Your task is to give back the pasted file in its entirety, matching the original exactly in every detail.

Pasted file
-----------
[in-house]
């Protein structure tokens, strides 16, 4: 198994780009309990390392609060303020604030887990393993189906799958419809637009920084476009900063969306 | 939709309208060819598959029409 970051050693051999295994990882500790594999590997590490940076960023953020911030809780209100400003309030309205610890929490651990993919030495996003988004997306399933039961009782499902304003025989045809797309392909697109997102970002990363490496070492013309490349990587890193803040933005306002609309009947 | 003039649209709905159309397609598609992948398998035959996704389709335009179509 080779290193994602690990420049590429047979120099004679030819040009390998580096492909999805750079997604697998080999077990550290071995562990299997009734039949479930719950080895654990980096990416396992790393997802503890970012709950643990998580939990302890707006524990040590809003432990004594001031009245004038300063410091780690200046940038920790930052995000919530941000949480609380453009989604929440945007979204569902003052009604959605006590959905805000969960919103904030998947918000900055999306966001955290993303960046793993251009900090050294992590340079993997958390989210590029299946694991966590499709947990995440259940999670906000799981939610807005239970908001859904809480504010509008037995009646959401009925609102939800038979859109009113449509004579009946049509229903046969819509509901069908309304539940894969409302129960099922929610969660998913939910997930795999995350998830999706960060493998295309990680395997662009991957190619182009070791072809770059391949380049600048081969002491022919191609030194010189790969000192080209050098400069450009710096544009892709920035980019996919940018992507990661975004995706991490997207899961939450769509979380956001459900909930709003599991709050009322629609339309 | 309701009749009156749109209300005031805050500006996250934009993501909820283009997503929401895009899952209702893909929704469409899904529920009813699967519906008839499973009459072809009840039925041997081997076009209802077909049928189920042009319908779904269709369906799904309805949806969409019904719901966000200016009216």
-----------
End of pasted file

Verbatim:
[in-house]
């Protein structure tokens, strides 16, 4: 198994780009309990390392609060303020604030887990393993189906799958419809637009920084476009900063969306 | 939709309208060819598959029409 970051050693051999295994990882500790594999590997590490940076960023953020911030809780209100400003309030309205610890929490651990993919030495996003988004997306399933039961009782499902304003025989045809797309392909697109997102970002990363490496070492013309490349990587890193803040933005306002609309009947 | 003039649209709905159309397609598609992948398998035959996704389709335009179509 080779290193994602690990420049590429047979120099004679030819040009390998580096492909999805750079997604697998080999077990550290071995562990299997009734039949479930719950080895654990980096990416396992790393997802503890970012709950643990998580939990302890707006524990040590809003432990004594001031009245004038300063410091780690200046940038920790930052995000919530941000949480609380453009989604929440945007979204569902003052009604959605006590959905805000969960919103904030998947918000900055999306966001955290993303960046793993251009900090050294992590340079993997958390989210590029299946694991966590499709947990995440259940999670906000799981939610807005239970908001859904809480504010509008037995009646959401009925609102939800038979859109009113449509004579009946049509229903046969819509509901069908309304539940894969409302129960099922929610969660998913939910997930795999995350998830999706960060493998295309990680395997662009991957190619182009070791072809770059391949380049600048081969002491022919191609030194010189790969000192080209050098400069450009710096544009892709920035980019996919940018992507990661975004995706991490997207899961939450769509979380956001459900909930709003599991709050009322629609339309 | 309701009749009156749109209300005031805050500006996250934009993501909820283009997503929401895009899952209702893909929704469409899904529920009813699967519906008839499973009459072809009840039925041997081997076009209802077909049928189920042009319908779904269709369906799904309805949806969409019904719901966000200016009216």